Cost-effectiveness of Strategies for Offering Influenza Vaccine in the Pediatric Emergency Department.JAMA Pediatr. 2018 01 02; 172(1):e173879.JP
Influenza is a significant public health burden, causing morbidity and mortality in children, yet vaccination rates remain low. Vaccination in the pediatric emergency department (PED) setting may be beneficial but, to date, has not been proven to be cost-effective.
To compare the cost-effectiveness of 4 strategies for PED-based influenza vaccine: offering vaccine to all patients, only to patients younger than 5 years, only to high-risk patients (all ages), or to no patients.
Design, Setting, and Participants
Using commercial decision analysis software, a cost-effectiveness analysis was performed from January 1, 2016, to June 1, 2017, to compare influenza vaccine strategies at a tertiary, urban, freestanding PED with an estimated 60 000 visits per year among a hypothetical cohort of children visiting the above PED during influenza season. Sensitivity analyses estimated the effect of uncertainties across a variety of input variables (eg, influenza prevalence, vaccine price and effectiveness, and costs of complications).
Main Outcomes and Measures
The primary outcomes were cost and incremental cost-effectiveness ratio in dollars per influenza case averted. Secondary outcomes included total societal costs, hospitalizations and deaths averted, and quality-adjusted life-years gained.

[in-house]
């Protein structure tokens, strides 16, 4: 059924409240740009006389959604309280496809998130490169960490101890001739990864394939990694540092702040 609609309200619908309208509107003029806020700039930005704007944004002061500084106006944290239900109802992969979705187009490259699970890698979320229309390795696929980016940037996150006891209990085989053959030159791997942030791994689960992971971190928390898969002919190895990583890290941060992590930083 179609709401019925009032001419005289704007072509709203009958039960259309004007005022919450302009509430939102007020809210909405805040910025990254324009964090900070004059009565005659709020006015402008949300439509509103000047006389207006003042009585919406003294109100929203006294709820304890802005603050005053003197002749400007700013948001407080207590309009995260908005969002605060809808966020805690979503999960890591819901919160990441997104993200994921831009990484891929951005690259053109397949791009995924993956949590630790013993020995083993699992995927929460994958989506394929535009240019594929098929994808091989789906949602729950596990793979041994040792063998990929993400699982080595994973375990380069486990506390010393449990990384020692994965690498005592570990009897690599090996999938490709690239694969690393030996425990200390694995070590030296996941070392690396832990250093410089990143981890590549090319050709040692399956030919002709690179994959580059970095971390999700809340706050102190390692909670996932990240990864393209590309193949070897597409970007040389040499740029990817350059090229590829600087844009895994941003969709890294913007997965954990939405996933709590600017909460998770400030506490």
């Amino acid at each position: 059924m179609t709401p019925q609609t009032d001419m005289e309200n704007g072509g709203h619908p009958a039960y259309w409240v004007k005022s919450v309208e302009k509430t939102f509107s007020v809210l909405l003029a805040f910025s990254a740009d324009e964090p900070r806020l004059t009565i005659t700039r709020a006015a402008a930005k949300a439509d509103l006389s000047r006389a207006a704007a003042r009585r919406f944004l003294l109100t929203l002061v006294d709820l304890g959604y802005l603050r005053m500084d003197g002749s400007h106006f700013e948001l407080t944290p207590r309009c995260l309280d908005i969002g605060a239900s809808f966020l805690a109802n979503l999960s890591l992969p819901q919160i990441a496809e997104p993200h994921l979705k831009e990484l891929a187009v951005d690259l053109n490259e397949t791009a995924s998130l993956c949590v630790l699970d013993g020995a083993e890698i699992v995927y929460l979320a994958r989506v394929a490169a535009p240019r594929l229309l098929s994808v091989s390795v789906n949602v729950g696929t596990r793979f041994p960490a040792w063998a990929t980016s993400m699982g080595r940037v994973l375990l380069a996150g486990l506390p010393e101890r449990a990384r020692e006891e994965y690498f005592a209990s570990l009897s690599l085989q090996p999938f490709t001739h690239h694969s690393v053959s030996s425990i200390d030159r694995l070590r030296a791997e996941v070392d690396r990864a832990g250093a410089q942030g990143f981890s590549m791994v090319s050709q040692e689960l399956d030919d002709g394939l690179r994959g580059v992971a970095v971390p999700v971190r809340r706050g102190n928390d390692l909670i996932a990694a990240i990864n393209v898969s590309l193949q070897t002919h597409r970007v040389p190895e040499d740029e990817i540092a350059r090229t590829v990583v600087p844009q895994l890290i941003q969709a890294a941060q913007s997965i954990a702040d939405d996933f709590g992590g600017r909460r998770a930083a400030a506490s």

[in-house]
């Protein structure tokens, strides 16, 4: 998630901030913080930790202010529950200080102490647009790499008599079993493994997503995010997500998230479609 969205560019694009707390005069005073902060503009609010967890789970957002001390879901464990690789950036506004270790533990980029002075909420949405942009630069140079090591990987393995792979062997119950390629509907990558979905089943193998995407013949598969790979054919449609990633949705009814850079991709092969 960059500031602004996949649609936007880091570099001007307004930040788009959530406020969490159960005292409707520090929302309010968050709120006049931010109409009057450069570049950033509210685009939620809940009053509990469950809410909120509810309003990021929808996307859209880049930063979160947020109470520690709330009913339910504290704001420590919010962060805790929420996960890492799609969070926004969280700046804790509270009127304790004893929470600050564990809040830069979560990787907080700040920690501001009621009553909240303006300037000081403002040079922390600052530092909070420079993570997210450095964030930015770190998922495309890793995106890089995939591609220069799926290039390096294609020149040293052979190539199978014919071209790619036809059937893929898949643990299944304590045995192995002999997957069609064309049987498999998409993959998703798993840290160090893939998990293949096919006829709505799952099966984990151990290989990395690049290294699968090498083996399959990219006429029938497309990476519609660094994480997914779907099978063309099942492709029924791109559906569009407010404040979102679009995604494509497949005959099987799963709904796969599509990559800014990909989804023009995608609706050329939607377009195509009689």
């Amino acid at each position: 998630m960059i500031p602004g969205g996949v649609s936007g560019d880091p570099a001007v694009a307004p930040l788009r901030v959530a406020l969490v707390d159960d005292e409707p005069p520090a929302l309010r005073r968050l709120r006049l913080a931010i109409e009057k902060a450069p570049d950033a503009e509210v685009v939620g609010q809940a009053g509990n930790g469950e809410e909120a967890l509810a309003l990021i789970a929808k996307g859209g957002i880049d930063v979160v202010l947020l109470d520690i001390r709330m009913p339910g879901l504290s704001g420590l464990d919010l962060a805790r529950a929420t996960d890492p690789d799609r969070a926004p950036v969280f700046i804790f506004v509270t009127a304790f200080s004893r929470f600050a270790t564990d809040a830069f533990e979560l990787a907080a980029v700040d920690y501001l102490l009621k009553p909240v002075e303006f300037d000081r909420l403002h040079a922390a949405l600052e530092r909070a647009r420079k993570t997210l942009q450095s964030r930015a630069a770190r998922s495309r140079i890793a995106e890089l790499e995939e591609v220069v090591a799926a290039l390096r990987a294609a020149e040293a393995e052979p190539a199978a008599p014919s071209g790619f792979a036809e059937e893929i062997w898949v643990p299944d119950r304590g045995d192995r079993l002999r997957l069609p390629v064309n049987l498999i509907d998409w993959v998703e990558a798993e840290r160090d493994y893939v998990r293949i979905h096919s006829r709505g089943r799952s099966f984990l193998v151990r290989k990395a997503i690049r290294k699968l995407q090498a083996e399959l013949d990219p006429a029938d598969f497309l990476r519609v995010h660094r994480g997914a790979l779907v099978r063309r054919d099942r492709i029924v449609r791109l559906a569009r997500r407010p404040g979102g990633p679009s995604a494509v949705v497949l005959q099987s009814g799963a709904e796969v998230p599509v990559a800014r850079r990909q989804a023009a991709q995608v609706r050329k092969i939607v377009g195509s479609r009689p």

Offering influenza vaccine to all eligible patients has the lowest cost, at $114.45 (95% CI, $55.48-$245.45) per case of influenza averted. This strategy saves $33.51 (95% CI, $18-$62) per case averted compared with no vaccination, and averages 27 fewer cases of influenza per 1000 patients. Offering vaccine to all patients resulted in 0.72 days (95% CI, 0.18-1.78 days) of quality-adjusted life-years lost, whereas offering to none resulted in 0.91 days (95% CI, 0.25-2.2 days) of quality-adjusted life-years lost. In sensitivity analyses, this strategy remains robustly cost-effective across a wide range of assumptions. In addition to being the most cost-effective strategy regardless of age or risk status, routine vaccination in the PED results in a net societal monetary benefit under many circumstances. In Monte Carlo analysis, offering vaccine to all patients was superior to other strategies in at least 99.8% of cases.
Conclusions and Relevance
Although few PEDs routinely offer influenza vaccination, doing so appears to be cost-effective, with the potential to significantly reduce the economic (and patient) burden of pediatric influenza.